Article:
Read more about how libu2f-host works on the Yubico Developer site.

In addition to the dependencies listed above, this package requires the following tools to be installed via the package manager of your choice (Debian apt-get and Fedora/RPM yum names listed below).

name debian name fedora name listed in developer docs?
hidapi libhidapi-hidraw0 hidapi yes
hidapi (dev) libhidapi-dev hidapi-devel yes

Then, build things with the following shell commands:

  1. make
  2. ./configure --enable-gtk-doc
  3. make check && sudo make install


In addition to the dependencies listed above, this package requires the following tools to be installed via the package manager of your choice (Debian apt-get command listed below)

apt-get install autoconf automake libtool libpam-dev asciidoc xsltproc libxml2-utils docbook-xml --no-install-recommends

Then, run:

  1. autoreconf --install
  2. ./configure
  3. make check
  4. make install

It's possible the make install you ran for the previous two packages put your .so files in /usr/local/lib, which would cause make check to fail here. If that's the case, just copy libu2f-* from /usr/local/lib to /lib/, and start from command 3.

Teach Your Machine to Speak YubiKey

udev rules

Unless you've explicitly indicated otherwise, Debian's device management system (udev) treats your YubiKey just like any other USB drive. To cajole udev into alerting our freshly-instaled software when a YubiKey is plugged in, we must add the following file to your /etc/udev/rules.d folder:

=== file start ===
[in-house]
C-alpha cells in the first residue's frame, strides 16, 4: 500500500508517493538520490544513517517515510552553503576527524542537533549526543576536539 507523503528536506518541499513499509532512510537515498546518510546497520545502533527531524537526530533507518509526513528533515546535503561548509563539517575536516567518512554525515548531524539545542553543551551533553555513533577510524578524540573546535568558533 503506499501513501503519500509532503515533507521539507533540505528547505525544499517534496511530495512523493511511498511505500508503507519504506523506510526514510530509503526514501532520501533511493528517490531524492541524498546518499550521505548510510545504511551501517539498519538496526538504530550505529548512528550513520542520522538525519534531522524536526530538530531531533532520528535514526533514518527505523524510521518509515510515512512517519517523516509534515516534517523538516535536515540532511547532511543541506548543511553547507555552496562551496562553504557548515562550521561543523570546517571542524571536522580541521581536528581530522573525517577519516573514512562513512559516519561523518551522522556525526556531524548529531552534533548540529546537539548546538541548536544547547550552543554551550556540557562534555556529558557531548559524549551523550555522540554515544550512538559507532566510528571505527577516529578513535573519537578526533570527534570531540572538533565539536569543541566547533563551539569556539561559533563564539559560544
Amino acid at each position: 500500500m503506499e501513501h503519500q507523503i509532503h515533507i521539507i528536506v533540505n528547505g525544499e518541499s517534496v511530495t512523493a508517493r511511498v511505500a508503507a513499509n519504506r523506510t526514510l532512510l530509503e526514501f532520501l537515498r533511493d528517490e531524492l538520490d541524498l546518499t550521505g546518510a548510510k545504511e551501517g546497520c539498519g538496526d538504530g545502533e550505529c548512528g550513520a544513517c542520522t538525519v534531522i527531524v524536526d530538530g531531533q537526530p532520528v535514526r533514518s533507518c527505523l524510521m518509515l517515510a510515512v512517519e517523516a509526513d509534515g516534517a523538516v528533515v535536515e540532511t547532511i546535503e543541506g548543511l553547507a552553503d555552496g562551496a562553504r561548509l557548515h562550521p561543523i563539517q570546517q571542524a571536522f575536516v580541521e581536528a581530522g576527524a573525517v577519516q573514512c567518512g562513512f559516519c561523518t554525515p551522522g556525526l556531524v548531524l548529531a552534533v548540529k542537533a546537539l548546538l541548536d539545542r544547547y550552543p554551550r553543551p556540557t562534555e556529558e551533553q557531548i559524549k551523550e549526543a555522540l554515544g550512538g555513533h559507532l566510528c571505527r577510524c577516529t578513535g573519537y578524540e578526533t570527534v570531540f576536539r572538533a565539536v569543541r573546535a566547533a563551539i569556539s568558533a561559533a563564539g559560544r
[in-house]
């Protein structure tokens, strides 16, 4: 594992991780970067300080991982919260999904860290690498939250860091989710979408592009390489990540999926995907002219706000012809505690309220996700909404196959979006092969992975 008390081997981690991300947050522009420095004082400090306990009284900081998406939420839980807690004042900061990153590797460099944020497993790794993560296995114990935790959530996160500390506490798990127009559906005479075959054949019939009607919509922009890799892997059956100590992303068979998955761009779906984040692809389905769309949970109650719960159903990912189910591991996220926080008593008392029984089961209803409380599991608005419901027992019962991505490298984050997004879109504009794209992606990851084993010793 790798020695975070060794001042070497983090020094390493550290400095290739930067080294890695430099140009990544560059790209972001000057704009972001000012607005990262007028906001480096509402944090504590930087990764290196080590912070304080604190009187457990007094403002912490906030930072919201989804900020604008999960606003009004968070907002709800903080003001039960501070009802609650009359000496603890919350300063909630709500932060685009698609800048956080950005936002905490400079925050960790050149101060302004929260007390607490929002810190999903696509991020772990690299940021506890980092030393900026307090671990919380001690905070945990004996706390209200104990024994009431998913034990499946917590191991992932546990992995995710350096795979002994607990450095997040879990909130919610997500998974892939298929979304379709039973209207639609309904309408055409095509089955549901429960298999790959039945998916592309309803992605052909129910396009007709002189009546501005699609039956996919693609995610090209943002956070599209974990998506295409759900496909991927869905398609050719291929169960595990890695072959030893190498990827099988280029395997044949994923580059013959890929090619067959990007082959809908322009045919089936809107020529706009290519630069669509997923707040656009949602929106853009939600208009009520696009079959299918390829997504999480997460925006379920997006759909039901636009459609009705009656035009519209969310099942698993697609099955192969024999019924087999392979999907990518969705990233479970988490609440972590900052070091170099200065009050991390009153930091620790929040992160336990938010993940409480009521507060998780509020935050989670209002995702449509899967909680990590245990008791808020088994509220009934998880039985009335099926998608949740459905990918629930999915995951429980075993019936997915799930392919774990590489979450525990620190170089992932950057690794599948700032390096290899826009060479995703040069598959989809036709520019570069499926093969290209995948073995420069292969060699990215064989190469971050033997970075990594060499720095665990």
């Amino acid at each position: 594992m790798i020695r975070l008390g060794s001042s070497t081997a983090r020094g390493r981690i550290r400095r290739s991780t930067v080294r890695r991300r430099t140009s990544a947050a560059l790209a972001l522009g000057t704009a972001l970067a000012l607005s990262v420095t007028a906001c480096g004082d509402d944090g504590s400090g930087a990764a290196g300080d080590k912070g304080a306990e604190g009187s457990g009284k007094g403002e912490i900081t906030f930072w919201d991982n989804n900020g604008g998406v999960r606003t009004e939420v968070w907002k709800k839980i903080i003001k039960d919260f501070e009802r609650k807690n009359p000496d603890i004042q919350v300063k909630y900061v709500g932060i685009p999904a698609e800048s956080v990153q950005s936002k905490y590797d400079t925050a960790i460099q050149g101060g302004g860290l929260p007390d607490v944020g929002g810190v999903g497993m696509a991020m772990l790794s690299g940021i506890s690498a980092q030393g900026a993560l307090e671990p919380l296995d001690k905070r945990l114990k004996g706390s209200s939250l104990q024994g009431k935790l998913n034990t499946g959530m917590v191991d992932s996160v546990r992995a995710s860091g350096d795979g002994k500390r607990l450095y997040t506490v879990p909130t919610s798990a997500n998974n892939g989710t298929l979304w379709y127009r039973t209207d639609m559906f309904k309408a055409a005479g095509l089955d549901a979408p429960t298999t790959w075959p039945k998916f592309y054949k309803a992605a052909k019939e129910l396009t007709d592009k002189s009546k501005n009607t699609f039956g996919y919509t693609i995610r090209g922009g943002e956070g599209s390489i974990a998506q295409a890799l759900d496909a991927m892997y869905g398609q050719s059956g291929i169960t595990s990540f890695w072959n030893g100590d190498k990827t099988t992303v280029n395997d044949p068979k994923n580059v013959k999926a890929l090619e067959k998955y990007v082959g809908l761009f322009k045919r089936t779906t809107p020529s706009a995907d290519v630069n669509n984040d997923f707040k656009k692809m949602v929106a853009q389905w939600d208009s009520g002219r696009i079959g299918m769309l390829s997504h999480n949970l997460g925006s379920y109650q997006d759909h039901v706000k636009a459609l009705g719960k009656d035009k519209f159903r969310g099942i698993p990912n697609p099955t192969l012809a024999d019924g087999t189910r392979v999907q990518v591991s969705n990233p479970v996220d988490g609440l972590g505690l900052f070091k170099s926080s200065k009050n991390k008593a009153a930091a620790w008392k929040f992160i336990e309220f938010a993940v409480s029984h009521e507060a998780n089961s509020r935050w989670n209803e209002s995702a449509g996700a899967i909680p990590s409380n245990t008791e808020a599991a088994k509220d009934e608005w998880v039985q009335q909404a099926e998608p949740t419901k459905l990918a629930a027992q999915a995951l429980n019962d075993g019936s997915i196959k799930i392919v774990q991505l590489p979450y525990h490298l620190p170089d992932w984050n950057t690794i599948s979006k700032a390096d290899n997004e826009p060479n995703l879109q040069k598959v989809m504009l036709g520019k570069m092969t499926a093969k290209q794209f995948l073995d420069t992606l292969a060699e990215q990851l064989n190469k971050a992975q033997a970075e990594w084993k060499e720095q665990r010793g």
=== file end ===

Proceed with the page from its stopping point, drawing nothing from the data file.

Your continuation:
User-Yubikey Mappings

In order for the u2f server to log you in, it needs to associate your Yubikey to your user account. This can be done with a u2f_mappings file, stored someplace like /etc/u2f_mappings.

Here's mine:

You can get your Yubikey ID with the following command:

pamu2fcfg -u $(whoami) -opam://hostname \

If you've specified an App ID and Origin ID (-ipam and -opam respectively), use that instead of the hostname. The above command assumes that you are logged in as yourself (not the superuser) and did not set the App or Origin ID to something other than your hostname.

pam schemes

Next, you can add (the library we built above) as an authentication method to any authentication scheme in /etc/pam.d/.

You can add U2F authentication to sudo quickly and easily, by editing the sudo file in /etc/pam.d

Add this line wherever you want the authorization to take place. Keeping with our sudo example, we'll make it so a YubiKey will log you in instead of your password. In other words, we want our YubiKey to be sufficient to let us run commands with sudo, but not necessary.

To accomplish this, I placed the following line at the very bottom of the sudo file.

  ## Allow YubiKey auth
  auth sufficient authfile=/etc/u2f_mappings

If you'd like to use your YubiKey as a true second factor (along with password authentication), you can do so by replacing sufficient with required in the above directive.

Then, reboot your computer to restart pam, and you're in good shape! Try to execute a command as sudo with your YubiKey plugged in, and it will start blinking.

The fun thing about pam is that it controls nearly every place you log in on your computer -- check out what the other files in your /etc/pam.d do, and you can add YubiKey 2FA to them as well, if you like!

Questions? Corrections? Updates? High-fives? Let me know -- open an Issue on GitHub, or @ me on Twitter!


  • add images
  • review for continuity
  • remove ambiguity re: dependencies
  • test for other OSes?